Budget 2013: Business leaders give guarded welcome to ‘mixed bag’ Budget
- Credit: Archant
BUSINESS groups in Suffolk and Essex today welcomed Chancellor George Osborne’s plans to ease the burden of National Insurance and Corporation Tax in a bid to boost growth and employment.
The cancellation of September’s planned increase in road fuel duties was also praised, as was a new package of support for home-buyers.
But there was frustration in some quarters that a £3billion boost to major infrastructure project will not start to take effect for another two years.
The Chancellor announced an Employment Allowance, taking £2,000 off the National Insurance bill of every company in the country from April 2014, meaning that around 450,000 small firms – one third of all employers – will pay no employer NI contributions
Mr Osborne also revealed that Corporation Tax will be reduced by a further 1% to 20% from April 2015, unifying the small company and main rates at 20p in the pound.
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Peter Funnell, president of Suffolk Chamber of Commerce, said: “Business across Suffolk will see the Budget as a mixed bag.
“The Employment Allowance, reduction of Corporation Tax and the cancelling of the fuel duty rise in September is welcome and is the right thing to do.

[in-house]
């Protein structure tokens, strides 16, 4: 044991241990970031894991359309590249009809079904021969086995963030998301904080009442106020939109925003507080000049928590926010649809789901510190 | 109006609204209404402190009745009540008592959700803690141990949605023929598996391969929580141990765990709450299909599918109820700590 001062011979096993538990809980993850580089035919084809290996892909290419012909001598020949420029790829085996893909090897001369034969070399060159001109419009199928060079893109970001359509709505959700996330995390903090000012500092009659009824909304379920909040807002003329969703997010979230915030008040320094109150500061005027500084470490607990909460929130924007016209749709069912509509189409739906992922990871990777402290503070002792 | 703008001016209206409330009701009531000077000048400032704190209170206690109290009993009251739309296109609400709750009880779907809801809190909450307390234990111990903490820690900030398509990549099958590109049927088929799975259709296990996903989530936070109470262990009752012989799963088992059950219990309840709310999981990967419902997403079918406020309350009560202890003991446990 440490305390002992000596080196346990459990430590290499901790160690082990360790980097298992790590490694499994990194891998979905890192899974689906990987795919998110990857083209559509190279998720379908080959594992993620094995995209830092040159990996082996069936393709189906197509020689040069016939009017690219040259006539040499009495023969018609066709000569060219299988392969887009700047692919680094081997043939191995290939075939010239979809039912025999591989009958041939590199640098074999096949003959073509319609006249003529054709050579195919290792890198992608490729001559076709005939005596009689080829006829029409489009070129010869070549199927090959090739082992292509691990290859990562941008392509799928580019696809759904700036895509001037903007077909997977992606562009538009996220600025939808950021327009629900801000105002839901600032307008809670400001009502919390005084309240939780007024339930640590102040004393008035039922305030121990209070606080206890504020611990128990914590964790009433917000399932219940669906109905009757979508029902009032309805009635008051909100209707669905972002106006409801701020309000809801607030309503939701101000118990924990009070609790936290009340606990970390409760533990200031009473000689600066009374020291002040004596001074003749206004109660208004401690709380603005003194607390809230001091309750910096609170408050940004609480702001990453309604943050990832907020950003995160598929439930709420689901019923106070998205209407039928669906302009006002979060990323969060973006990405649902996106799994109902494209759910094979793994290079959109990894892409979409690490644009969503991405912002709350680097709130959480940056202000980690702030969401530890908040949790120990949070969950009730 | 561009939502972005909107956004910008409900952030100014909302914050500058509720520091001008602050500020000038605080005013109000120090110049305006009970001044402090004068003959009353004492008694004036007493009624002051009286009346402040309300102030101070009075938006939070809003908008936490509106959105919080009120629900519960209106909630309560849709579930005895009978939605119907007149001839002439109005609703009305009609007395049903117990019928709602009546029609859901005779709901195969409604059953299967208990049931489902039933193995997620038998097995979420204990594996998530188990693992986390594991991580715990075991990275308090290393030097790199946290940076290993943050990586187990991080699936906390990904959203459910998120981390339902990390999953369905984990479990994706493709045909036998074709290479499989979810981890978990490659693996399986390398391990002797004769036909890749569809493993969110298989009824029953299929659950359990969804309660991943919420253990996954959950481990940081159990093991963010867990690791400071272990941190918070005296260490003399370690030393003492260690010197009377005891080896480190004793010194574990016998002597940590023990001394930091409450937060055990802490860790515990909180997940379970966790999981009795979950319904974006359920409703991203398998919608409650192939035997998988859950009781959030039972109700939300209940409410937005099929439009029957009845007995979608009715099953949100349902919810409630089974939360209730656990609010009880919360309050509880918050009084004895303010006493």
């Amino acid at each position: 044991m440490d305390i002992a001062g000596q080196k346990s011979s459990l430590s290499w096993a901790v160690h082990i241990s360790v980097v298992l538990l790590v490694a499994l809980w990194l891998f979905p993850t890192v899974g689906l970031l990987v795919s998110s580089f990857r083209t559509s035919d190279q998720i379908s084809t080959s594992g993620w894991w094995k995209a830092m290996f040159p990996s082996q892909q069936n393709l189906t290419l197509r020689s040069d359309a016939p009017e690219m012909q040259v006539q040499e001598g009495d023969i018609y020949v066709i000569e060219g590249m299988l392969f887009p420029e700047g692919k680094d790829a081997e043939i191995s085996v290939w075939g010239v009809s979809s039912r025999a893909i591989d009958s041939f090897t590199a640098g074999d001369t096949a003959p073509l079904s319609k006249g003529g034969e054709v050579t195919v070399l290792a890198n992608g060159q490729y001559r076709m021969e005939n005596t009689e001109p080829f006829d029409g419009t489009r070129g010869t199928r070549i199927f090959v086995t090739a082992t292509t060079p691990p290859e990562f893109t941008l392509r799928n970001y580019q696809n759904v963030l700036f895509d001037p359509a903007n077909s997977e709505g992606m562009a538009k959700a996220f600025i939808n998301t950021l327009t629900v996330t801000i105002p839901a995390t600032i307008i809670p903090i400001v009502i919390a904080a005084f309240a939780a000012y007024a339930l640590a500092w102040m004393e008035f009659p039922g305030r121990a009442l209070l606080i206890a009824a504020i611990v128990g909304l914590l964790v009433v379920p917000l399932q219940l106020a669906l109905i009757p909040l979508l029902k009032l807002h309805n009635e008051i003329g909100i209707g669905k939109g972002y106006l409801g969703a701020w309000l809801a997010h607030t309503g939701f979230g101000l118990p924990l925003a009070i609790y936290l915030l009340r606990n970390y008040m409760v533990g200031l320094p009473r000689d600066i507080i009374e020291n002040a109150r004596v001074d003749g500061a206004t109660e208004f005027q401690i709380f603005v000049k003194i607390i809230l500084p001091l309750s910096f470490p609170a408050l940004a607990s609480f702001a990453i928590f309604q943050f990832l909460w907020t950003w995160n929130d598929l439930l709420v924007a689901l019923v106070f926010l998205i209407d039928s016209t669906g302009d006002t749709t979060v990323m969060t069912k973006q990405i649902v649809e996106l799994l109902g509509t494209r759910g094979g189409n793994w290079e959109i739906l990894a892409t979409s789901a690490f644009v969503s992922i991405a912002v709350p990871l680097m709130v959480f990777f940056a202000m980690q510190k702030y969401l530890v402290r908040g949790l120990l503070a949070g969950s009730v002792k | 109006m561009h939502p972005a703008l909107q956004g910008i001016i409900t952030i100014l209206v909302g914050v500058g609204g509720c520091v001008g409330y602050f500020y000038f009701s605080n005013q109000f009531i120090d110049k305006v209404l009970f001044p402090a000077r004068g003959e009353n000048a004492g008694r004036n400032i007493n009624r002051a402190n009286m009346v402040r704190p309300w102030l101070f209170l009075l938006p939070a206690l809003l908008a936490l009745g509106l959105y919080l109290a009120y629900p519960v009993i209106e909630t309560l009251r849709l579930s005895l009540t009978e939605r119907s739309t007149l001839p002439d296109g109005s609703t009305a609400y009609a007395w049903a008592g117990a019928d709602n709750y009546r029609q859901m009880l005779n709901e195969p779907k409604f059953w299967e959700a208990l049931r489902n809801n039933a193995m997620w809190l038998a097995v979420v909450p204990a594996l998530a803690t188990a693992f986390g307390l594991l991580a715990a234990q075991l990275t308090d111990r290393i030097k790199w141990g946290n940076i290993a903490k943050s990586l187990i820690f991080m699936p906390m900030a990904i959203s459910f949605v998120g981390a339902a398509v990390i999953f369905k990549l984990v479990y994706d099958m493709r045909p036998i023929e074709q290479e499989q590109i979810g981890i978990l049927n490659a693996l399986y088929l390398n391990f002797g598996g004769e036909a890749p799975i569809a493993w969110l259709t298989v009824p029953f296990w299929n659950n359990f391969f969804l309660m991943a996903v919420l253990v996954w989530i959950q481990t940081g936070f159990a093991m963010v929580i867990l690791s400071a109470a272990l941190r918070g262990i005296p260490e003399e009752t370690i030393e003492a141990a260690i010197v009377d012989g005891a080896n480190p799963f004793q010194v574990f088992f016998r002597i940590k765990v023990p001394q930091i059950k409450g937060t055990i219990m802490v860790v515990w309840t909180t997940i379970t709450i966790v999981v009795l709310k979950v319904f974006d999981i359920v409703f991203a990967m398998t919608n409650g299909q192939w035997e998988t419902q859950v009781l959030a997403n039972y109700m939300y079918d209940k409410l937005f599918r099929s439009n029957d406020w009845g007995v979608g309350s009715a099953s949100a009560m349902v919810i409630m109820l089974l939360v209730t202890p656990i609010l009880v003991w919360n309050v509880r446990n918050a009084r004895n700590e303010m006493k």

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“We also welcome the very much needed £3billion for infrastructure projects which is needed in the East of England.
“It is frustrating though that again this looks at this early stage like further jam tomorrow. Infrastructure projects need to start now and waiting until 2015 at the earliest is just not soon enough,” said Dr Funnell.
David Burch, director of policy at Essex Chambers of Commerce, said the Employment Allowance was particularly welcome.
“Anything which reduces the tax burden on businesses and encourages employers to take on new staff has to be welcome,” he said. “This is something businesses have been calling for for some time.”
The cut in Corporation Tax was also a positive move as, with the economy “flat-lining”, it was important for the Government to stimulate growth.
However, Mr Burch echoed the disappointment that plans for further investment in infrastructure projects would not take effect immediately.
“Infrastructure investment is welcome but we believe it should be happening now, rather than be delayed until perhaps after the next General Election,” he added.
However, Chris Soule, Suffolk branch chairman for the Federation of Small Businesses (FSB), saw more positives in the Chancellor’s statement. “The FSB asked for a Budget for small businesses and this is what has been delivered,” he said.. “This Budget opens the door for small firms to grow and create jobs.
“The Chancellor has pulled out all the stops with a wide-ranging package of measures to support small firms. FSB says the housing initiative will help reinvigorate the construction sector in which many of our members operate and where confidence has been low.